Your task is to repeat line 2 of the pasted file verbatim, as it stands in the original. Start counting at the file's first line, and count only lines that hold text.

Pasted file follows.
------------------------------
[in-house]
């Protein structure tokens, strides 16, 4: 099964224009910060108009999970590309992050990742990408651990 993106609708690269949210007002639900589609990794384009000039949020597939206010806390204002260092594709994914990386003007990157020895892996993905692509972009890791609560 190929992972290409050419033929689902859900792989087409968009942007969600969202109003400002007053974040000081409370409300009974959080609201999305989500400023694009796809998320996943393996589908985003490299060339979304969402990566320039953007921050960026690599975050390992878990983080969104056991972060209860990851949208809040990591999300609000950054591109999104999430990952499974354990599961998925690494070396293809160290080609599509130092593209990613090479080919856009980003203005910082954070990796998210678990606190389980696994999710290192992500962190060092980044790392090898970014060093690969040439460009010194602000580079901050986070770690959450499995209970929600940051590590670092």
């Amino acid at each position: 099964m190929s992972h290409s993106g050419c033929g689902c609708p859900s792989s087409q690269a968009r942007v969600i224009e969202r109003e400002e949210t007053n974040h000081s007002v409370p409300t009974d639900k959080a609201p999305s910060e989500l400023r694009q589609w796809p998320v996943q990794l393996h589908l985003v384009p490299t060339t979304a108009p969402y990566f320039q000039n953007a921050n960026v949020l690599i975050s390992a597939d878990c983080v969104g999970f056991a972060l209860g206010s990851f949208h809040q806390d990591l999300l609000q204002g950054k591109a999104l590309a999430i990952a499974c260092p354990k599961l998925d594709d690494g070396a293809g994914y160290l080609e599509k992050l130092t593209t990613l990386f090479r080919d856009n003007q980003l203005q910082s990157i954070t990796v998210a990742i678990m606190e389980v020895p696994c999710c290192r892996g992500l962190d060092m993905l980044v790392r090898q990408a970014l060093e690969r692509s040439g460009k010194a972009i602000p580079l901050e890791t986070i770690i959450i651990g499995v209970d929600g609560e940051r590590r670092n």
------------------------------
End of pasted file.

């Protein structure tokens, strides 16, 4: 099964224009910060108009999970590309992050990742990408651990 993106609708690269949210007002639900589609990794384009000039949020597939206010806390204002260092594709994914990386003007990157020895892996993905692509972009890791609560 190929992972290409050419033929689902859900792989087409968009942007969600969202109003400002007053974040000081409370409300009974959080609201999305989500400023694009796809998320996943393996589908985003490299060339979304969402990566320039953007921050960026690599975050390992878990983080969104056991972060209860990851949208809040990591999300609000950054591109999104999430990952499974354990599961998925690494070396293809160290080609599509130092593209990613090479080919856009980003203005910082954070990796998210678990606190389980696994999710290192992500962190060092980044790392090898970014060093690969040439460009010194602000580079901050986070770690959450499995209970929600940051590590670092």